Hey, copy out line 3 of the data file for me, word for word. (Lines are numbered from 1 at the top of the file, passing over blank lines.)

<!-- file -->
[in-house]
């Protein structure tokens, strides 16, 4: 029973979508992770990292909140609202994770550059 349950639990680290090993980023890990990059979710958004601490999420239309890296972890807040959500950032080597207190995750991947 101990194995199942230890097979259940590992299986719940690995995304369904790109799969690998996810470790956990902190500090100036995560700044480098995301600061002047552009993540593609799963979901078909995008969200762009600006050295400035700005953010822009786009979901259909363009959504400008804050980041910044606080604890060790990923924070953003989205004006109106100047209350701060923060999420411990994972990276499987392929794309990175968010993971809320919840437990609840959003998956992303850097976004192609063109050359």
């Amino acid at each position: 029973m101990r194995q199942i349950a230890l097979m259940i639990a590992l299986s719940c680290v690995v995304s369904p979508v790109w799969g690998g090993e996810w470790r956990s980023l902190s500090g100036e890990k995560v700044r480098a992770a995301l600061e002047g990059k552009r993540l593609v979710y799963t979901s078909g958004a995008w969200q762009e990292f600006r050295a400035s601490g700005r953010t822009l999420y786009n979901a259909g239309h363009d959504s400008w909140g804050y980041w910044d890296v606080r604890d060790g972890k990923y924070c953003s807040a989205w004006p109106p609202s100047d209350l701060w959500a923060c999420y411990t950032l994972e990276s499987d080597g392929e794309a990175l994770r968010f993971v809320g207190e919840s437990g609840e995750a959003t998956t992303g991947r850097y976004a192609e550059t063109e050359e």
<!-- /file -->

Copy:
């Amino acid at each position: 029973m101990r194995q199942i349950a230890l097979m259940i639990a590992l299986s719940c680290v690995v995304s369904p979508v790109w799969g690998g090993e996810w470790r956990s980023l902190s500090g100036e890990k995560v700044r480098a992770a995301l600061e002047g990059k552009r993540l593609v979710y799963t979901s078909g958004a995008w969200q762009e990292f600006r050295a400035s601490g700005r953010t822009l999420y786009n979901a259909g239309h363009d959504s400008w909140g804050y980041w910044d890296v606080r604890d060790g972890k990923y924070c953003s807040a989205w004006p109106p609202s100047d209350l701060w959500a923060c999420y411990t950032l994972e990276s499987d080597g392929e794309a990175l994770r968010f993971v809320g207190e919840s437990g609840e995750a959003t998956t992303g991947r850097y976004a192609e550059t063109e050359e």